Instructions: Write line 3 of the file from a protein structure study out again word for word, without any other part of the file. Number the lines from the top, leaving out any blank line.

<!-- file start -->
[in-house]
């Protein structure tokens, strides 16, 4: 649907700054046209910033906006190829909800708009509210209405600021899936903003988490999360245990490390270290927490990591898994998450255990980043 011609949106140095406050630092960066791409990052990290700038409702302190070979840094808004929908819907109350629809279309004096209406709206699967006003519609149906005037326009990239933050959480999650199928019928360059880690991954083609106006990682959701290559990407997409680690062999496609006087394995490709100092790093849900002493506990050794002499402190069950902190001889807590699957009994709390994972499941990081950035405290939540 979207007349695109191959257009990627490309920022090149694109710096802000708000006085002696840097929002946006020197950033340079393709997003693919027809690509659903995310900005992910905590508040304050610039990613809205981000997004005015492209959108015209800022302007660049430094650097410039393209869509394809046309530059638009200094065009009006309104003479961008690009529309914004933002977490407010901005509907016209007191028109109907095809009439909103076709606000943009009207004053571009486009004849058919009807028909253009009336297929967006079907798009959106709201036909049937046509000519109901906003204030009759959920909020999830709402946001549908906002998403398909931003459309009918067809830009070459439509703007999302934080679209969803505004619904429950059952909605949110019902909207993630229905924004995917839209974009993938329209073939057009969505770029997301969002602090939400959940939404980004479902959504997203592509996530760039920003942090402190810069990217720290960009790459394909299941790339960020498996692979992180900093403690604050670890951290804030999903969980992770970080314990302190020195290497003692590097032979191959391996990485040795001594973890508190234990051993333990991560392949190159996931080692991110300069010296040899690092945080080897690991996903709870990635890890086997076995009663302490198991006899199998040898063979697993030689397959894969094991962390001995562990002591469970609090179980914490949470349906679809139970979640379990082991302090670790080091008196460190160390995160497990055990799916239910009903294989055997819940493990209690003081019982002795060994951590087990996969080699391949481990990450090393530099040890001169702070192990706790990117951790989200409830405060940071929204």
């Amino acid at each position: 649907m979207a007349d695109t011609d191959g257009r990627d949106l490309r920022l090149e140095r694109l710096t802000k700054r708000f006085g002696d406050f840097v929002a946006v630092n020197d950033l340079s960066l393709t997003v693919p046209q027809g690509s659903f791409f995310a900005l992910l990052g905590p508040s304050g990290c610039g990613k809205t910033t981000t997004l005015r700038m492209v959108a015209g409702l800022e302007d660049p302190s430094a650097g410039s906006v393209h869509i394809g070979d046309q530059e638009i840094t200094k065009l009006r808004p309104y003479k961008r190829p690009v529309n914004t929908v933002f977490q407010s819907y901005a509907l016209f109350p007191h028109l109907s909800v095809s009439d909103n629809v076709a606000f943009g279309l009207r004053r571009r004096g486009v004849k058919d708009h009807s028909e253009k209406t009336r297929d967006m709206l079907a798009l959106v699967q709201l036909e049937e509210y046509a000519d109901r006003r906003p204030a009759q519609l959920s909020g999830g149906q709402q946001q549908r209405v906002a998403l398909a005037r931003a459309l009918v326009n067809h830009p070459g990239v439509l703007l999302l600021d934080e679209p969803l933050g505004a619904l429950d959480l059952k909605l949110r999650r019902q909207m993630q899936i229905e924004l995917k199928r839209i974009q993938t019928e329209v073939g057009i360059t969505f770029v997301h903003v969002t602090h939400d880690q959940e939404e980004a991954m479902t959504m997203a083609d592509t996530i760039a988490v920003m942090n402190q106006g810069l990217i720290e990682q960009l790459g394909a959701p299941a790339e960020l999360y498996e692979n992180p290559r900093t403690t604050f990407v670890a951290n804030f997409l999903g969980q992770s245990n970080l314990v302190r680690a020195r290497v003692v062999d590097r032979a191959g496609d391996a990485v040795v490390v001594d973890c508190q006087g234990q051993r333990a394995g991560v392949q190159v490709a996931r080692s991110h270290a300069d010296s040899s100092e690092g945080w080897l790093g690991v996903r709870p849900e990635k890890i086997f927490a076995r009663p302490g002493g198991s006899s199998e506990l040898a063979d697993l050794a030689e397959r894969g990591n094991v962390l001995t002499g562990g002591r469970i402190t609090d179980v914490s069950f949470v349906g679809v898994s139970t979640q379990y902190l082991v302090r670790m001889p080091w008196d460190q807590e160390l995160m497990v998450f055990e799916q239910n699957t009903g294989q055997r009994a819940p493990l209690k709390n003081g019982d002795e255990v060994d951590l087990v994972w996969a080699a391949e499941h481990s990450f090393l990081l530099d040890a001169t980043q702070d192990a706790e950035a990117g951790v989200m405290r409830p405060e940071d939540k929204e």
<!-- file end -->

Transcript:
């Amino acid at each position: 649907m979207a007349d695109t011609d191959g257009r990627d949106l490309r920022l090149e140095r694109l710096t802000k700054r708000f006085g002696d406050f840097v929002a946006v630092n020197d950033l340079s960066l393709t997003v693919p046209q027809g690509s659903f791409f995310a900005l992910l990052g905590p508040s304050g990290c610039g990613k809205t910033t981000t997004l005015r700038m492209v959108a015209g409702l800022e302007d660049p302190s430094a650097g410039s906006v393209h869509i394809g070979d046309q530059e638009i840094t200094k065009l009006r808004p309104y003479k961008r190829p690009v529309n914004t929908v933002f977490q407010s819907y901005a509907l016209f109350p007191h028109l109907s909800v095809s009439d909103n629809v076709a606000f943009g279309l009207r004053r571009r004096g486009v004849k058919d708009h009807s028909e253009k209406t009336r297929d967006m709206l079907a798009l959106v699967q709201l036909e049937e509210y046509a000519d109901r006003r906003p204030a009759q519609l959920s909020g999830g149906q709402q946001q549908r209405v906002a998403l398909a005037r931003a459309l009918v326009n067809h830009p070459g990239v439509l703007l999302l600021d934080e679209p969803l933050g505004a619904l429950d959480l059952k909605l949110r999650r019902q909207m993630q899936i229905e924004l995917k199928r839209i974009q993938t019928e329209v073939g057009i360059t969505f770029v997301h903003v969002t602090h939400d880690q959940e939404e980004a991954m479902t959504m997203a083609d592509t996530i760039a988490v920003m942090n402190q106006g810069l990217i720290e990682q960009l790459g394909a959701p299941a790339e960020l999360y498996e692979n992180p290559r900093t403690t604050f990407v670890a951290n804030f997409l999903g969980q992770s245990n970080l314990v302190r680690a020195r290497v003692v062999d590097r032979a191959g496609d391996a990485v040795v490390v001594d973890c508190q006087g234990q051993r333990a394995g991560v392949q190159v490709a996931r080692s991110h270290a300069d010296s040899s100092e690092g945080w080897l790093g690991v996903r709870p849900e990635k890890i086997f927490a076995r009663p302490g002493g198991s006899s199998e506990l040898a063979d697993l050794a030689e397959r894969g990591n094991v962390l001995t002499g562990g002591r469970i402190t609090d179980v914490s069950f949470v349906g679809v898994s139970t979640q379990y902190l082991v302090r670790m001889p080091w008196d460190q807590e160390l995160m497990v998450f055990e799916q239910n699957t009903g294989q055997r009994a819940p493990l209690k709390n003081g019982d002795e255990v060994d951590l087990v994972w996969a080699a391949e499941h481990s990450f090393l990081l530099d040890a001169t980043q702070d192990a706790e950035a990117g951790v989200m405290r409830p405060e940071d939540k929204e």